Alternative Names: Selective Eating Disorder (SED), Picky Eating, Fussy Eating, Perseverative Feeding Disorder
Picky eating is a disorder that prevents the consumption of certain foods. It usually occurs in children and animals, but that is not always the case. Picky eaters may be born that way: the ability to taste sweetness and bitterness may be genetically related to the number of taste buds on a person's tongue. The so-called genetic supertaster, for example, may have as many as 1,100 taste buds per square centimeter of tongue, while a more accepting eater may have as few as 11 taste buds in the same-size area [The Yale Guide to Children's Nutrition edited by William V. Tamborlane, M.D.]. A study from the American Dietetic Association showed that even though 49% of mothers considered their children to be picky eaters, all of the children in the study actually consumed a wide enough variety of foods to meet their nutritional needs.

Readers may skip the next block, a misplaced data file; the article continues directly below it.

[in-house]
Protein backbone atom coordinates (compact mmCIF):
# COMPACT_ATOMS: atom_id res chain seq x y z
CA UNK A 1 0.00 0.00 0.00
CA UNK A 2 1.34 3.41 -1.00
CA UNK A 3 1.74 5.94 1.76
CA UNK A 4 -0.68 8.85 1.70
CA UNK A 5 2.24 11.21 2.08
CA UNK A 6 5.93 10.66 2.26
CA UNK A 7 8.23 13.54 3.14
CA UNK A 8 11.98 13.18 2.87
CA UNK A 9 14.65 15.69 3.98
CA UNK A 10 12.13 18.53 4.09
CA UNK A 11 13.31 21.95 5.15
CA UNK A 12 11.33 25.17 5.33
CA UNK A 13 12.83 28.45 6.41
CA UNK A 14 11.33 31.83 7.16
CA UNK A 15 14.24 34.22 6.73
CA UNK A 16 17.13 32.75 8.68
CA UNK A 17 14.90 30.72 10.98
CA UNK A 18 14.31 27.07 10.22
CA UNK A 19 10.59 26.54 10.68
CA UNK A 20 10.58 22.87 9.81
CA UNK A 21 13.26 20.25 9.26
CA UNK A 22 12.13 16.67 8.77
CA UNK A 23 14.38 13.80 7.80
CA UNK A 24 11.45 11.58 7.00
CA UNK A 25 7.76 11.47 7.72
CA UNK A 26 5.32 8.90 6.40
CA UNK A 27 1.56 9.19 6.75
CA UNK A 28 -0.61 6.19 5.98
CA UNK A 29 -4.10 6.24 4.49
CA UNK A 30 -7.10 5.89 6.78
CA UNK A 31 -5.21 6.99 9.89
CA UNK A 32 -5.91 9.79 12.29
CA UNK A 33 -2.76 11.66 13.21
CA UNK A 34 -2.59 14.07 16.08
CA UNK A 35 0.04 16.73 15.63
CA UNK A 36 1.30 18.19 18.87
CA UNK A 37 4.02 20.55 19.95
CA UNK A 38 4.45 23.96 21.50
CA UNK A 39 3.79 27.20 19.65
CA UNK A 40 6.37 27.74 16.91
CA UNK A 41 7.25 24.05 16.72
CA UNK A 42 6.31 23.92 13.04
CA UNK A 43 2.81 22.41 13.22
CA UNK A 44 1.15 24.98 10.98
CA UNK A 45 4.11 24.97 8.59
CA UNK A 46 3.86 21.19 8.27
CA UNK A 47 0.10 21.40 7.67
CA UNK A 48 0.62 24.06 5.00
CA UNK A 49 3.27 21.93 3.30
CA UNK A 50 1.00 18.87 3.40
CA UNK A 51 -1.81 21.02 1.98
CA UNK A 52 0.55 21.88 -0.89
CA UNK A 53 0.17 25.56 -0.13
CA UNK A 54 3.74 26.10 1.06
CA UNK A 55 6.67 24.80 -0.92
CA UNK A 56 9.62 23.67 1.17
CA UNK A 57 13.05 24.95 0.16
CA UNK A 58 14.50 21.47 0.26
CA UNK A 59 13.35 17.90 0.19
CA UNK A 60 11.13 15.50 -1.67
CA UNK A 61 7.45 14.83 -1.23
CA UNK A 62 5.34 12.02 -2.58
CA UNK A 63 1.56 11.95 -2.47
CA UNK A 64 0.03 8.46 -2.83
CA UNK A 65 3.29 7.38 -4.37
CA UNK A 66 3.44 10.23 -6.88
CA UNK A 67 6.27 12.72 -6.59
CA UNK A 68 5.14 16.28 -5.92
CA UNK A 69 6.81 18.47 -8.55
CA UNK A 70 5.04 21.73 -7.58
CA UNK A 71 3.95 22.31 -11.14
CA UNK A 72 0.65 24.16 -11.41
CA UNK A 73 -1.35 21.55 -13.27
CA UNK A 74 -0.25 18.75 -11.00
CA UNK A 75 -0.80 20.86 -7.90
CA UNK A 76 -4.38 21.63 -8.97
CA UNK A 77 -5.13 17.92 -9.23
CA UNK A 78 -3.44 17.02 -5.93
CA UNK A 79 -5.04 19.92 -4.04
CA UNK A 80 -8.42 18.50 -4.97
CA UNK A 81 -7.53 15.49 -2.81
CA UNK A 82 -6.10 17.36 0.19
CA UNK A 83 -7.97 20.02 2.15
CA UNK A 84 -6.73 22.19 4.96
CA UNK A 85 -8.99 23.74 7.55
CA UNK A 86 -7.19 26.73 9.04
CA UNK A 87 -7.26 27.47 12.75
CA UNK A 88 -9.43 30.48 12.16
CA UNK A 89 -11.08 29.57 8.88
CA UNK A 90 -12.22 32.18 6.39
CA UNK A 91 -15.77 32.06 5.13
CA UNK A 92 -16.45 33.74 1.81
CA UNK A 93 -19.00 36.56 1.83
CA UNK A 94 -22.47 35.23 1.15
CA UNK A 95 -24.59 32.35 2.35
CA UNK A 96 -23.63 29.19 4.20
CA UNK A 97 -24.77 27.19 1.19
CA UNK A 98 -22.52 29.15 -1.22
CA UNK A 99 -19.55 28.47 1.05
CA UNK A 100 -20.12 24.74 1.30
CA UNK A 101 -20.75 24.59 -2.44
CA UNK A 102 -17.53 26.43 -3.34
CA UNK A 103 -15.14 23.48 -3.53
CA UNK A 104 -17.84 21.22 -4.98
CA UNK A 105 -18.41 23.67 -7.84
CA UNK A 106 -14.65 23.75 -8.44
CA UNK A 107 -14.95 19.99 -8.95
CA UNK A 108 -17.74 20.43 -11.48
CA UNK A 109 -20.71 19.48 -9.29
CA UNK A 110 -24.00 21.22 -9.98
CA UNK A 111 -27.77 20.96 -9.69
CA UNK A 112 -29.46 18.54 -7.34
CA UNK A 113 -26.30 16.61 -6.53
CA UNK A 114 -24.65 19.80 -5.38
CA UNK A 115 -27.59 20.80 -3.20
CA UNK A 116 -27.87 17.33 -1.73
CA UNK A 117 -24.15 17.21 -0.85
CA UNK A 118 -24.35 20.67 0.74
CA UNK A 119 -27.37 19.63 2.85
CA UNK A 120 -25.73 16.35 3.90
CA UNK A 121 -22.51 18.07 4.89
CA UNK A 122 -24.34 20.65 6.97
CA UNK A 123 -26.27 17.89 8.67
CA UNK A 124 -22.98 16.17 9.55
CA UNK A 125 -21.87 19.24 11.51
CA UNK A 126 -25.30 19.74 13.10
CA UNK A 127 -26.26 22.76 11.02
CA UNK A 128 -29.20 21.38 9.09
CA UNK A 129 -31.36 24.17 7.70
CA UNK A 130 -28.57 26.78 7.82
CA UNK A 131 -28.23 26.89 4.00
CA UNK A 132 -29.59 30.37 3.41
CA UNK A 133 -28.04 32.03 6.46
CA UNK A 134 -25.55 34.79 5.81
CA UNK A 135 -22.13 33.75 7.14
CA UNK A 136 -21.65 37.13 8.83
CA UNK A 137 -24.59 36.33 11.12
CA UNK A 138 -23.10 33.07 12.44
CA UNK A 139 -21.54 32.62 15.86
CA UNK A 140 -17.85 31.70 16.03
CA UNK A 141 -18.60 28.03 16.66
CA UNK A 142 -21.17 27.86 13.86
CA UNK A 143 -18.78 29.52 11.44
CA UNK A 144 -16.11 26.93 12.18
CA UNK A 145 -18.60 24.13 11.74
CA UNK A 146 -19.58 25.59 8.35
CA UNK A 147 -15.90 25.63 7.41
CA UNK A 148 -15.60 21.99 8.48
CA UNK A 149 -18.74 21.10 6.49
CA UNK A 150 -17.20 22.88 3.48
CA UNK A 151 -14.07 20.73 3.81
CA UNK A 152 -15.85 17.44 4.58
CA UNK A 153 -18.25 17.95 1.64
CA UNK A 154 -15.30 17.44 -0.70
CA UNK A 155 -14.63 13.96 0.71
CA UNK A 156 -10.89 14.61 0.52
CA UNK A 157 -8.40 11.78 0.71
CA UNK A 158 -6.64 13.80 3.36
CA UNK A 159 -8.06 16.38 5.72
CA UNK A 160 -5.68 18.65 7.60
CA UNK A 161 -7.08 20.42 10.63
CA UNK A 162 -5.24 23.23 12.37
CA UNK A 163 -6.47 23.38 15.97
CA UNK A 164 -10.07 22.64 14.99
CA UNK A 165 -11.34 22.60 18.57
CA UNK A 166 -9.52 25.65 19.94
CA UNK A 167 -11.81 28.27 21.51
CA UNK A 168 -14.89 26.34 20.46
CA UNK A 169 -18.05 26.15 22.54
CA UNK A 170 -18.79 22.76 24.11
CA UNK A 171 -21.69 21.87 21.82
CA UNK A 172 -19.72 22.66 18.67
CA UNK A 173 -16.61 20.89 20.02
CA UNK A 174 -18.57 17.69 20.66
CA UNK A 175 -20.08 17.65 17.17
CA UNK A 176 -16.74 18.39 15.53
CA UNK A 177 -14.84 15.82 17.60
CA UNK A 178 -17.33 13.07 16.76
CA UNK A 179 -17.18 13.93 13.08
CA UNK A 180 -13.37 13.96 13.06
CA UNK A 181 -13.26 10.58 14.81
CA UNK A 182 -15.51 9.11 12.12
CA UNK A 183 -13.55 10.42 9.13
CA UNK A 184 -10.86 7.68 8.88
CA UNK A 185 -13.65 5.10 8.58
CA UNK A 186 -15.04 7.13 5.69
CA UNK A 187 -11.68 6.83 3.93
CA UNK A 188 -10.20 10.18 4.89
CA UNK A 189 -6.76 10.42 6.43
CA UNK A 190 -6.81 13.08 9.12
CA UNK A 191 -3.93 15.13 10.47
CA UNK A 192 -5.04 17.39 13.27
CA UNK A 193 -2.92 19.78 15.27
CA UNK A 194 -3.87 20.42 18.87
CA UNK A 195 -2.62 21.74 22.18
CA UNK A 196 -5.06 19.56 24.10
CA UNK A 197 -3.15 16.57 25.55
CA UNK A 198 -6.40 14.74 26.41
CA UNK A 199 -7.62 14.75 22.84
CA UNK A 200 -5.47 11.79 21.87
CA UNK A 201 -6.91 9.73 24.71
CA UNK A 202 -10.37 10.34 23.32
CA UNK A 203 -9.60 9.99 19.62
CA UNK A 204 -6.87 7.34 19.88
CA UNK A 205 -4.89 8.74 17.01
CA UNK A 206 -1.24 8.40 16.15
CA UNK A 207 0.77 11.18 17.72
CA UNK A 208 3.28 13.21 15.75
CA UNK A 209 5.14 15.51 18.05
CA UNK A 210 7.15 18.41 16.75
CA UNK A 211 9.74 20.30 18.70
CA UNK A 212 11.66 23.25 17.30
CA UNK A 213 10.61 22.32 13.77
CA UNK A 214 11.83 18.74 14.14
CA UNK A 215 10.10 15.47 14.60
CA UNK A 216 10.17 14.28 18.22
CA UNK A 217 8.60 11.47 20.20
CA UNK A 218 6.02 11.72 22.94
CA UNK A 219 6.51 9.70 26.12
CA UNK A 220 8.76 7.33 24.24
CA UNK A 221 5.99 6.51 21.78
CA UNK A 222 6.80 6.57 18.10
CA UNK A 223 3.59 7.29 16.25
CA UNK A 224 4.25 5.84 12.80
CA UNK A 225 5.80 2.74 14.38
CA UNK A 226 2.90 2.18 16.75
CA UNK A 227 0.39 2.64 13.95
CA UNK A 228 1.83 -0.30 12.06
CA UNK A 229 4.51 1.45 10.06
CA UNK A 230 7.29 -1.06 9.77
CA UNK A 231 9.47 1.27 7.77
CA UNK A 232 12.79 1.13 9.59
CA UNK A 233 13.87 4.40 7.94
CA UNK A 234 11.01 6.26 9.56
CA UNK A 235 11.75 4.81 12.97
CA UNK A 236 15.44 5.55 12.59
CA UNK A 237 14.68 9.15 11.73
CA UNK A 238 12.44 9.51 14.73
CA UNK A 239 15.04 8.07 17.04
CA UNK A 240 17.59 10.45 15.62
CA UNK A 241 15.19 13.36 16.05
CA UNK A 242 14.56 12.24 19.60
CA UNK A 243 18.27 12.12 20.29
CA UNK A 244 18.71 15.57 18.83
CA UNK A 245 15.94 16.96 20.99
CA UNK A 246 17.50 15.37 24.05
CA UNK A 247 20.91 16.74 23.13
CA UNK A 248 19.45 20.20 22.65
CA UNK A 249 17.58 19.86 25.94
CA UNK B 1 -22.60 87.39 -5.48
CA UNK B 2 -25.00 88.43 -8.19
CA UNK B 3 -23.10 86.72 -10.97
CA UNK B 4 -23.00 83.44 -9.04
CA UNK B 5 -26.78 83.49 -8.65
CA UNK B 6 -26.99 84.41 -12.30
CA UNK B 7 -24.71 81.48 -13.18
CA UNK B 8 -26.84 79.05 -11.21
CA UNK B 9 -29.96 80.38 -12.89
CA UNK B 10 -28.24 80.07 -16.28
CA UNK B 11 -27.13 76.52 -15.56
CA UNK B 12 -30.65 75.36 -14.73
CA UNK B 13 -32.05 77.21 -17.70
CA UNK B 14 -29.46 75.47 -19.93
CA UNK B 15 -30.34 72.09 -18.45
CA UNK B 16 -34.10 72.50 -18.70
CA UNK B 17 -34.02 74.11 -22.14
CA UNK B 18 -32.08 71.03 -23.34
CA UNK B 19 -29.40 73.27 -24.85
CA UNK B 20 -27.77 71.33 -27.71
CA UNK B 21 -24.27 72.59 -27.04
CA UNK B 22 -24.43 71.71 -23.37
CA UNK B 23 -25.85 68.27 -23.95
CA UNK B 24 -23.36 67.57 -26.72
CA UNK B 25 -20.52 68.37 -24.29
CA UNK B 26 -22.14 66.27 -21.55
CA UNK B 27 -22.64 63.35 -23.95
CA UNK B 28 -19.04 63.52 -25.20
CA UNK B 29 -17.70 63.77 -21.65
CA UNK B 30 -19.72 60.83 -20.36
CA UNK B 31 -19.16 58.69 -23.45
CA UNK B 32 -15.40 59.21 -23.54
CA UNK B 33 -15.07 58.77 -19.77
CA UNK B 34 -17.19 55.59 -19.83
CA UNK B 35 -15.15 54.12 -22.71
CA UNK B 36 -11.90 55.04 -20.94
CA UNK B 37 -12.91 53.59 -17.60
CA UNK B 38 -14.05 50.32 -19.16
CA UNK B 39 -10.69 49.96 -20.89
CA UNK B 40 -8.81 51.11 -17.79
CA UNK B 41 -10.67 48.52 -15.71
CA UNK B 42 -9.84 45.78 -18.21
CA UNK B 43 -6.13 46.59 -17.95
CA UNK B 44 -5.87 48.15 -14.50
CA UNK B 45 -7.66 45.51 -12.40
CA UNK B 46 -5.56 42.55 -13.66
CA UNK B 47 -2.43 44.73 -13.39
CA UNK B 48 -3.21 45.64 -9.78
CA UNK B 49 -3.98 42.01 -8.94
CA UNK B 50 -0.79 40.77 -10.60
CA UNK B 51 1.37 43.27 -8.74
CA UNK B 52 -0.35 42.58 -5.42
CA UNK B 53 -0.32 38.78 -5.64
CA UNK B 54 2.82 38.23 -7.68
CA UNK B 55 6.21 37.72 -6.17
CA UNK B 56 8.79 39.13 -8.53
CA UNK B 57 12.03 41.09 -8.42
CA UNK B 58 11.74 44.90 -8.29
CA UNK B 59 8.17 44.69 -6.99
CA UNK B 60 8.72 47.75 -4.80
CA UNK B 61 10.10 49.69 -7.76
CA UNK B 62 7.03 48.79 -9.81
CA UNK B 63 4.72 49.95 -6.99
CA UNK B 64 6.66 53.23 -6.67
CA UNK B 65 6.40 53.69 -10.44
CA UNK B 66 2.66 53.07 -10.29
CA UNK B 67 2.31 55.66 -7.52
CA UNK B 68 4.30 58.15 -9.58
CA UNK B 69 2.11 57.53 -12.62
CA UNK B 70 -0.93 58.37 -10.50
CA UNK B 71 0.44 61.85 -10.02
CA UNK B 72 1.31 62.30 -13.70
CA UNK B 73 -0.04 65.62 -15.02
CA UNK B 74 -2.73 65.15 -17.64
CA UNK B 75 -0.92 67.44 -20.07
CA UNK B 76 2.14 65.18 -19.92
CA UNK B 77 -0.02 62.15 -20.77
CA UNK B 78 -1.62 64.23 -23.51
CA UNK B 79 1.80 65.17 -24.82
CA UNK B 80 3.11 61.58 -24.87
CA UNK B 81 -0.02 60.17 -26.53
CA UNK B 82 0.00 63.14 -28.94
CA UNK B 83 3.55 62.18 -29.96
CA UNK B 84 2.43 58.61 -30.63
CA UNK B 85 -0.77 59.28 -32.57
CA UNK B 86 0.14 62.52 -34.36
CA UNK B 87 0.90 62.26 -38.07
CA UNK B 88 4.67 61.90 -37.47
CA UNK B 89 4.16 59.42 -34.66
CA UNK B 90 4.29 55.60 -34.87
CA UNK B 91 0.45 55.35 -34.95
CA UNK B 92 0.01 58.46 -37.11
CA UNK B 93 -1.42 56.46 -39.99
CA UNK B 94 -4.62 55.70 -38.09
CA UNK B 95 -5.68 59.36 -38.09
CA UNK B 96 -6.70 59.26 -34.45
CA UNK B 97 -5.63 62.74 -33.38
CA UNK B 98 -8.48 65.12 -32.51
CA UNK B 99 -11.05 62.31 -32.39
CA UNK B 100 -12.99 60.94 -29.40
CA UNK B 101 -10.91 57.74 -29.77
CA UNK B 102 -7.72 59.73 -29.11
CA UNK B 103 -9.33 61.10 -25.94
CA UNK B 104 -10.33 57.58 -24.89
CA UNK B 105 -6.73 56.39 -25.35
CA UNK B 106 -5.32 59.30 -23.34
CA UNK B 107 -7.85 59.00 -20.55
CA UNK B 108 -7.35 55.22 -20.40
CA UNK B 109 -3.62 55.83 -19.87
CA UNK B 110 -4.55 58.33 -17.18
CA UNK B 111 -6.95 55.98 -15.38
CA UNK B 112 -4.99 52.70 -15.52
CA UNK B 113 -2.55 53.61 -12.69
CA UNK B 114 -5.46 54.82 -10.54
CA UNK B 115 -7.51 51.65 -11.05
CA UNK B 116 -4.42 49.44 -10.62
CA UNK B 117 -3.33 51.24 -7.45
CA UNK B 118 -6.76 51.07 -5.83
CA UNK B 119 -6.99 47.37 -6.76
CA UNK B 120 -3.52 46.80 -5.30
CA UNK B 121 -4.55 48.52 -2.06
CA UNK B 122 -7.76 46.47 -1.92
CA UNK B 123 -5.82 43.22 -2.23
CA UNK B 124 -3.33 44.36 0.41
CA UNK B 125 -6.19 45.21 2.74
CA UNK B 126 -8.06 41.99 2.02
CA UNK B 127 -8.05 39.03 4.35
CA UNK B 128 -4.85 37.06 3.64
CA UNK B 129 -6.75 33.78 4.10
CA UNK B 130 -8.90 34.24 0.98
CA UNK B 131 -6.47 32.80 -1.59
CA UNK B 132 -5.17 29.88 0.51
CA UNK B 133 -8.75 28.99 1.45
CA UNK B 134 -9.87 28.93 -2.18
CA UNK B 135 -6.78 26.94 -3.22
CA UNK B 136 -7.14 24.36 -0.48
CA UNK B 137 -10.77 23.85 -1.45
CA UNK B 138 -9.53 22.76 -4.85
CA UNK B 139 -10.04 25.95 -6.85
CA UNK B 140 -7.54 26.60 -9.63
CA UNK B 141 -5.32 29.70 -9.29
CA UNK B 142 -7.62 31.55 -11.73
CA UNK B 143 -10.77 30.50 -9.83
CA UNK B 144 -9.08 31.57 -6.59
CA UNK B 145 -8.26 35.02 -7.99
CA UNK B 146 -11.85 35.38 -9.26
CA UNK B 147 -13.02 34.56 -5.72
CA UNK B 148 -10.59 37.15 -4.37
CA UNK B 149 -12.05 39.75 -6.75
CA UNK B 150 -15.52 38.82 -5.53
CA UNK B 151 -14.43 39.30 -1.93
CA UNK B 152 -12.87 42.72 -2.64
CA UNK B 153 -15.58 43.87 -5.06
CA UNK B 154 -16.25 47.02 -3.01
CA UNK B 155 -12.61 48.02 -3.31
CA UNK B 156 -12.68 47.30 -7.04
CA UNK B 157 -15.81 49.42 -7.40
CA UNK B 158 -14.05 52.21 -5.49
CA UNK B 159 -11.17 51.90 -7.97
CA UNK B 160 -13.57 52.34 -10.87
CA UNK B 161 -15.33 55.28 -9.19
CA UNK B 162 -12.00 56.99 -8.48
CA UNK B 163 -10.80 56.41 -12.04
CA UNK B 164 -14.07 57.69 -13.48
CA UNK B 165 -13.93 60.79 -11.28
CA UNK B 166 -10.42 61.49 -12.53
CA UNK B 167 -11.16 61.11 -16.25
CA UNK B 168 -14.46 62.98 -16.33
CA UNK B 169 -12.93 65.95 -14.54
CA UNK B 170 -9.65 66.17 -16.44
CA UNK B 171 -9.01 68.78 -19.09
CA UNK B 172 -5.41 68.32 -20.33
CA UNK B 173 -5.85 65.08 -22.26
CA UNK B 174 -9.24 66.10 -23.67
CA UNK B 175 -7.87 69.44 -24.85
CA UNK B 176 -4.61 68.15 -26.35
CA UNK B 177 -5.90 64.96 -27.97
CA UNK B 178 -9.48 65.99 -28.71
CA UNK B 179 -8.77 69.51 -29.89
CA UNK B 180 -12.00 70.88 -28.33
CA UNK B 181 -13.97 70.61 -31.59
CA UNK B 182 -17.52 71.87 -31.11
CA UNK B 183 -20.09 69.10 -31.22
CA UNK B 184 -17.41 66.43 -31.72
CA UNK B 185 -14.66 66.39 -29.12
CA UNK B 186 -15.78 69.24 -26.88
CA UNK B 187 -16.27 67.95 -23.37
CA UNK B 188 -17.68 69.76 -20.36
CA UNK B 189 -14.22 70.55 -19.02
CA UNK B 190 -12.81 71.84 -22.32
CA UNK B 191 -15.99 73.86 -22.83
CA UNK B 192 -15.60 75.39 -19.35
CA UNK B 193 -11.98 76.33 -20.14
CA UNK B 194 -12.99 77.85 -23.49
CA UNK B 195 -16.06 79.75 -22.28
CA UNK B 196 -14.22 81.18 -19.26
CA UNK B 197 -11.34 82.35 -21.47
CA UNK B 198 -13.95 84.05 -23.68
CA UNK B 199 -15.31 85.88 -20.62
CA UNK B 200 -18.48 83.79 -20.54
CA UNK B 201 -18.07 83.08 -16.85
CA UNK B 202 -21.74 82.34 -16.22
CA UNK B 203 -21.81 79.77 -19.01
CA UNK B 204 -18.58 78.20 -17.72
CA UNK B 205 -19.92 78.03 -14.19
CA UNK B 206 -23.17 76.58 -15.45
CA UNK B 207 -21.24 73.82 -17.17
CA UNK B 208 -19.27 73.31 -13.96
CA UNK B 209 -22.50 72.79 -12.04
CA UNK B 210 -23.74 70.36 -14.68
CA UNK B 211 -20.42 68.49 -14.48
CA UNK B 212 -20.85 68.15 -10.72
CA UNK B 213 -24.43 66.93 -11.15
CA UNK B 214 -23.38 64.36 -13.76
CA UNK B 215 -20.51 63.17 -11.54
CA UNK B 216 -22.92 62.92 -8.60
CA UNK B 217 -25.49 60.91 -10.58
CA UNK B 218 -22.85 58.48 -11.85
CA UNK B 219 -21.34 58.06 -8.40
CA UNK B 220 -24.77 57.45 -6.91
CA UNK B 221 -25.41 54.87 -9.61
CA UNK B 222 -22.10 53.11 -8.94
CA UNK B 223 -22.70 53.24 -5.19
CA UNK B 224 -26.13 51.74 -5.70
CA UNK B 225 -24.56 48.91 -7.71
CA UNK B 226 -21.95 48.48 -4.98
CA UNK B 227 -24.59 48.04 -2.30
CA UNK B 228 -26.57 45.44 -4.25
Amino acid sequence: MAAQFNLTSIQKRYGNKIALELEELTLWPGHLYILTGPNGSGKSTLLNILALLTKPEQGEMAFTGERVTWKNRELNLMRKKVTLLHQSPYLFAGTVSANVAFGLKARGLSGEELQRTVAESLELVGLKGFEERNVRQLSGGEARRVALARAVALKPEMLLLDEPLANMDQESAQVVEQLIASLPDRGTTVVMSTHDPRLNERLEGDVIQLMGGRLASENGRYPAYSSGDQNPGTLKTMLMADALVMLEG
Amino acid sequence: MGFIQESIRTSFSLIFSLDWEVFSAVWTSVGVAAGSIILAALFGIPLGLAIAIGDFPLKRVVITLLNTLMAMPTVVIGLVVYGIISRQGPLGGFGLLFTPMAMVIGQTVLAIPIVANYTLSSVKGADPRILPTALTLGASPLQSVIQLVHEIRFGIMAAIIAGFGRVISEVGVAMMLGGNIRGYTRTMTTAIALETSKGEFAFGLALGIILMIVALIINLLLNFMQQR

"Selective eating is the little-studied phenomenon of eating a highly limited range of foods, associated with an unwillingness to try new foods. Common in toddlers, it can persist into middle childhood and adolescence in a small number of children, most commonly boys. When this happens social avoidance, anxiety and conflict can result." [Clinical Child Psychology and Psychiatry, Vol. 6, No. 2, pp. 257-70 (2001)]
Food allergies are sometimes addictive in nature, requiring continued consumption of the allergenic food in order to prevent the appearance of withdrawal symptoms. However, eating the same foods over and over increases the likelihood of eventually becoming allergic to them.